When you type “brainwave study music” into your search bar, more than likely, you are going to get a good variety of results: alpha brain waves, gamma, theta… But how do you know which one is the best to use, and when? You’re in luck, because in this article, we will be exploring just that! But first, let’s quickly take a look at the 5 different types of brain waves. Types of Brain Waves Here is a brief summary of each type of brain wave and how it affects your brain — beginning with the … [Read more...]

Gamma waves are the most recently discovered brainwave, a discovery made possible by digital EEG technology. Gamma is associated with the integration of information from different areas of the brain, and having a good memory is associated with having a certain baseline of 40 hertz gamma activity. Low gamma activity is associated with learning disabilities and poor memory.
The specific benefits and claims from this technology are often disputed and considered scientifically questionable. One problem is that there are few experiments that have utilized brainwave entrainment for the purpose of treating a specific psychological ailment (e.g. insomnia). And the experiments that have been conducted are largely backed by corporations that sell the software; hence it could be speculated that there are conflicts of interest.
With its focus on full, cleansing breaths, deep breathing is a simple yet powerful relaxation technique. It’s easy to learn, can be practiced almost anywhere, and provides a quick way to get your stress levels in check. Deep breathing is the cornerstone of many other relaxation practices, too, and can be combined with other relaxing elements such as aromatherapy and music. While apps and audio downloads can guide you through the process, all you really need is a few minutes and a place to stretch out.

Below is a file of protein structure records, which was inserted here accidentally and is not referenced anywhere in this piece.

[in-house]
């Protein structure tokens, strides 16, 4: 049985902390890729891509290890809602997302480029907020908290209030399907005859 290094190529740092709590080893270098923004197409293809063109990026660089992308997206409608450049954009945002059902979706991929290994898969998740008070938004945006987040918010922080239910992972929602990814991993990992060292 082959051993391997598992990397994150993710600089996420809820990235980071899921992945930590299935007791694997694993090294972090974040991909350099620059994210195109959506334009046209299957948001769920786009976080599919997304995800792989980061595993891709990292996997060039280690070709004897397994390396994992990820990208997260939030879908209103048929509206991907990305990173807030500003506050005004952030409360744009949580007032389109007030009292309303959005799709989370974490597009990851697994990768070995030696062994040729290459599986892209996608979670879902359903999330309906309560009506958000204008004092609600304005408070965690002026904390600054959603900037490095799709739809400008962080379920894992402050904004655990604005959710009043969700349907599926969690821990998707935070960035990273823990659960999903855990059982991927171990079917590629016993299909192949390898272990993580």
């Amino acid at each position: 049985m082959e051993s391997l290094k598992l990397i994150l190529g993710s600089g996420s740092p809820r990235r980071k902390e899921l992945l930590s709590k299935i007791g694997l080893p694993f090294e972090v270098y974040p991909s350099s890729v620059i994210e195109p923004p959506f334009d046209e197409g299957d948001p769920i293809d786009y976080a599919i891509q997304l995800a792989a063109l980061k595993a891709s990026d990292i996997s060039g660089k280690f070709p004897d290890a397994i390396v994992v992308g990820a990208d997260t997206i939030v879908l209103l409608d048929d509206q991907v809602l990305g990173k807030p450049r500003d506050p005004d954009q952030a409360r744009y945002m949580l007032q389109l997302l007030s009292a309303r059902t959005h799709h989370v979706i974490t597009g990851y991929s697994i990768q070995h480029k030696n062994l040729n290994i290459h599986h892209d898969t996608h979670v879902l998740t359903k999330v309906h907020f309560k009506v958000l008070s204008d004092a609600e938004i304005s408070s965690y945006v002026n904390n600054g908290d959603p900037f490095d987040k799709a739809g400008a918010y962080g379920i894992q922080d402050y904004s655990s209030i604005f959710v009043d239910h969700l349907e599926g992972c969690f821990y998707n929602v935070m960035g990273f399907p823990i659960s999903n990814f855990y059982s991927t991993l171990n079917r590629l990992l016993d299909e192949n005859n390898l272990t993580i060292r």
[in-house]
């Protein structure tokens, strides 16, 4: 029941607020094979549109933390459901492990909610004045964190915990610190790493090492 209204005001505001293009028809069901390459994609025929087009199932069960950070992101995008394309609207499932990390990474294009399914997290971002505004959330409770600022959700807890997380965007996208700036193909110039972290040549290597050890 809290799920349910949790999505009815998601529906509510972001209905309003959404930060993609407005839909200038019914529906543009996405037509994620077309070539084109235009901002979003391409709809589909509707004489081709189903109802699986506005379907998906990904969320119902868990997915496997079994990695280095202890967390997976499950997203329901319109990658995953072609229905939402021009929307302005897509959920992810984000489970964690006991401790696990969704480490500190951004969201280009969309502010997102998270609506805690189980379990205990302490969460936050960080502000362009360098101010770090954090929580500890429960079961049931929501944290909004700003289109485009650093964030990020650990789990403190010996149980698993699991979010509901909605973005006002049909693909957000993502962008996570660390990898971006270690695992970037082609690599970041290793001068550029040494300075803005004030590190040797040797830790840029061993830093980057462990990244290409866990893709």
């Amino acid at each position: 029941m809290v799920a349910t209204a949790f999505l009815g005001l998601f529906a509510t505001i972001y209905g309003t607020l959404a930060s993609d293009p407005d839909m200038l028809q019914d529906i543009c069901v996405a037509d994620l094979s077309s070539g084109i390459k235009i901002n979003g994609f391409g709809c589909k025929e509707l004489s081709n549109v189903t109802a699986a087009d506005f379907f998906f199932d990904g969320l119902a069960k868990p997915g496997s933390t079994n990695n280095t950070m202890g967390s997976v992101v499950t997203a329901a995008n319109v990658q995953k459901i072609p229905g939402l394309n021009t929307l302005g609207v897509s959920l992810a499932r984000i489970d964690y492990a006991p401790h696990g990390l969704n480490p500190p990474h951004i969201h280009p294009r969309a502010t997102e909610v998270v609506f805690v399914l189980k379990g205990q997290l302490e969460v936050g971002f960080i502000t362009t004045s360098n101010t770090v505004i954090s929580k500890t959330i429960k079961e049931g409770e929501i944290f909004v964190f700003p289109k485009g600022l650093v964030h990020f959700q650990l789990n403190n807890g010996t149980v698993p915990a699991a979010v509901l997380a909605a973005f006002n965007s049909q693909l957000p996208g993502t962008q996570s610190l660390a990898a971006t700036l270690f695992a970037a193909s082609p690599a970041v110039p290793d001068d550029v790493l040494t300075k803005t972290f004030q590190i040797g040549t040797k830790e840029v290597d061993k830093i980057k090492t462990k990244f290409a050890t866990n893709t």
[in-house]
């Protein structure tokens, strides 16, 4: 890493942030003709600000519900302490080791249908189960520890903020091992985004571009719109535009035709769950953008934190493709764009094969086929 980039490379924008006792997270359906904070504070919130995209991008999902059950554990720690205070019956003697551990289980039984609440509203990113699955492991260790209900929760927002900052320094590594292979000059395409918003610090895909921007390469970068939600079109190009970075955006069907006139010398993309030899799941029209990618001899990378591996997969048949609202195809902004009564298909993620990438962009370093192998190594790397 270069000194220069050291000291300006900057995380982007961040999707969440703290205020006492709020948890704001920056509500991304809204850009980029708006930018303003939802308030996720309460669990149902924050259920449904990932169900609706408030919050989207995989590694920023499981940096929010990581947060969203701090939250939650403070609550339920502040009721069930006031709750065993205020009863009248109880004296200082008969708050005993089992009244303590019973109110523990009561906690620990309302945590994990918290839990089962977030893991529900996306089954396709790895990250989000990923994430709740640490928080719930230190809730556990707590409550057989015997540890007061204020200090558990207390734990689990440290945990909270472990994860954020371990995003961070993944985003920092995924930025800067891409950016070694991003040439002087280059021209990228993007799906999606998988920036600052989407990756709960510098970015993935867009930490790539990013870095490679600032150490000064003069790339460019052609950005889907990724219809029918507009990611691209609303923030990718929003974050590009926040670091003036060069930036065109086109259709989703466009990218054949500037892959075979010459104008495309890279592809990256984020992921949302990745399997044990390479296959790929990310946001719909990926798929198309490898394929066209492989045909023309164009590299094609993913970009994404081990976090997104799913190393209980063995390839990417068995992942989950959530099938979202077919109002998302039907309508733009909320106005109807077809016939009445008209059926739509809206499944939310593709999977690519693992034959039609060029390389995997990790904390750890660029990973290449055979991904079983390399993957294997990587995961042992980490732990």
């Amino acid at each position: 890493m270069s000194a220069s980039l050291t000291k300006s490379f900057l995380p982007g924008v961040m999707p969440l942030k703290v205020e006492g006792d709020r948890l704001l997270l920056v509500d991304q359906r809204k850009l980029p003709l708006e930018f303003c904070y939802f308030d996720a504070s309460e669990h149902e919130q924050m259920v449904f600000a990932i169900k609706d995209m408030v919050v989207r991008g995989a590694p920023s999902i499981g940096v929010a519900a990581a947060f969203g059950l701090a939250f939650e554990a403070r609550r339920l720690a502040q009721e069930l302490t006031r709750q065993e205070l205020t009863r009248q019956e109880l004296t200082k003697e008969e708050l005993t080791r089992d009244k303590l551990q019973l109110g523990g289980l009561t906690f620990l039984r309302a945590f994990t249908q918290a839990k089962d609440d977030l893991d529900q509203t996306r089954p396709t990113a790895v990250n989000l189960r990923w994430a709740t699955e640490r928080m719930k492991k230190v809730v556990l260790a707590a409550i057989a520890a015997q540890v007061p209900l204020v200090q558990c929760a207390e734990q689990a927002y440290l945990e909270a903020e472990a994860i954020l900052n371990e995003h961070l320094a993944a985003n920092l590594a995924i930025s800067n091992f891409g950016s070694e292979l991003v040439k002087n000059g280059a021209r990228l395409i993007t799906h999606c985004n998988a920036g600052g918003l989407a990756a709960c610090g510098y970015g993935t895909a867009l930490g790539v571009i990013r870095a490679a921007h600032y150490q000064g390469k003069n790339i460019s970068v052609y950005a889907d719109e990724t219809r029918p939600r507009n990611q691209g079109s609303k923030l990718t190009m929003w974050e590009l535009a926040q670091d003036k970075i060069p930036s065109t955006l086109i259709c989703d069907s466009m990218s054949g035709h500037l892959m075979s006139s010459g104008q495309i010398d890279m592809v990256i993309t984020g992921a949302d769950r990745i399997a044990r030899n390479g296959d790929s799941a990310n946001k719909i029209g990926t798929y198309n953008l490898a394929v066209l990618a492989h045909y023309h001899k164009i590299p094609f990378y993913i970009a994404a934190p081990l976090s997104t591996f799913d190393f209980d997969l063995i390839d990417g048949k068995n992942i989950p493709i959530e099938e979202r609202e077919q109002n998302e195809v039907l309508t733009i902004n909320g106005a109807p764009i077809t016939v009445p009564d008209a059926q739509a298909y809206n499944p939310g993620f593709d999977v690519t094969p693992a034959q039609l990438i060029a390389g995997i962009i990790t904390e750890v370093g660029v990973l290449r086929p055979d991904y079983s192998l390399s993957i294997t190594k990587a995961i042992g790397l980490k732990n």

Magic happens with this amazingly deep meditation MP3. Delta stimulation can be very hypnotic, and Sub-Delta (0 – 1 Hz) in particular is theorized to have soothing effects on the limbic system, such as the amygdala and hypothalamus which themselves operate at delta frequencies. These neural structures are associated with emotions, fear, the fight-or-flight response, blood pressure, tension and more. Many people have found success using Delta as an aid in meditation. Using sub-delta to sooth these structures has resulted in amazing success helping health conditions such as fibromyalgia, chronic pain and hypertension (high blood pressure). Its soothing effects on the limbic system may shed some light on this.
There's no doubt that brainwave entrainment audio is a great technology for anyone who is interested in encouraging altered states of consciousness and it certainly can help people to reach deeper states of relaxation than they might normally have access to. I myself will often listen to brainwave entrainment music in order to enhance my practice of meditation. But let’s keep a balanced perspective, put all the marketing hype to one side for a moment and acknowledge that there is no brainwave entrainment technology in this world that can make you meditate like a Zen monk “at the touch of a button”, despite what some might like you to believe. The mind is NOT a machine. It moves through various states of consciousness in an organic way and at a natural pace. We certainly can guide and accelerate that process with the use of brainwave entrainment audio, but we cannot control it with the same sort of specificity and immediacy as you might control the speed of the car you drive.
This unique session works the opposite to most sessions. It attempts to to ‘dis-entrain’ the brain, breaking stuck thinking patterns and allowing a fresh way of thinking. The recording contains random and chaotic isochronic tones spanning 7.83 to 18 Hz, played over a background of gamma-embedded noise. Use this session to sit back and allow fresh ideas and new connections to form. Finishes at the illuminating14Hz sensorimotor rhythm frequency.